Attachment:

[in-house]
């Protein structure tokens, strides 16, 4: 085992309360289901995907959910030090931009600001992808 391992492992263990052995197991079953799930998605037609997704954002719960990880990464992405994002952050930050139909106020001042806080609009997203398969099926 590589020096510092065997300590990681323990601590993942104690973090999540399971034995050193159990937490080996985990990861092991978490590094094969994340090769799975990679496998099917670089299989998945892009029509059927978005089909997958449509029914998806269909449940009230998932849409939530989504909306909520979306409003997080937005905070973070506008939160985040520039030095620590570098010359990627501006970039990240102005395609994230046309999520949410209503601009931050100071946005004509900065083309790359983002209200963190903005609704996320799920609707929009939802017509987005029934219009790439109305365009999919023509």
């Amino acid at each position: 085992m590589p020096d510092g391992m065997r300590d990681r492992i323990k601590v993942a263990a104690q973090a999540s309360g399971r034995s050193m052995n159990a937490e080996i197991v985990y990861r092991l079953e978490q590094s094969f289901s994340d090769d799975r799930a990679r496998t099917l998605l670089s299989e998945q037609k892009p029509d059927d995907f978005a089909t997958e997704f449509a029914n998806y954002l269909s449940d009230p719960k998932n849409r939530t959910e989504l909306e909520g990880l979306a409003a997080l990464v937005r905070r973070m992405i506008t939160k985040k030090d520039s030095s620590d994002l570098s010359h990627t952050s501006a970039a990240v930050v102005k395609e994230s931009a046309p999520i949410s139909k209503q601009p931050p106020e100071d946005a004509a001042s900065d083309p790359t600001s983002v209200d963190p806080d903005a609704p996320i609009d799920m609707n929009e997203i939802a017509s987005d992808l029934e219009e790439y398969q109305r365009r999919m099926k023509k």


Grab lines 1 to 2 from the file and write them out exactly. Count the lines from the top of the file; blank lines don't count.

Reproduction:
[in-house]
């Protein structure tokens, strides 16, 4: 085992309360289901995907959910030090931009600001992808 391992492992263990052995197991079953799930998605037609997704954002719960990880990464992405994002952050930050139909106020001042806080609009997203398969099926 590589020096510092065997300590990681323990601590993942104690973090999540399971034995050193159990937490080996985990990861092991978490590094094969994340090769799975990679496998099917670089299989998945892009029509059927978005089909997958449509029914998806269909449940009230998932849409939530989504909306909520979306409003997080937005905070973070506008939160985040520039030095620590570098010359990627501006970039990240102005395609994230046309999520949410209503601009931050100071946005004509900065083309790359983002209200963190903005609704996320799920609707929009939802017509987005029934219009790439109305365009999919023509």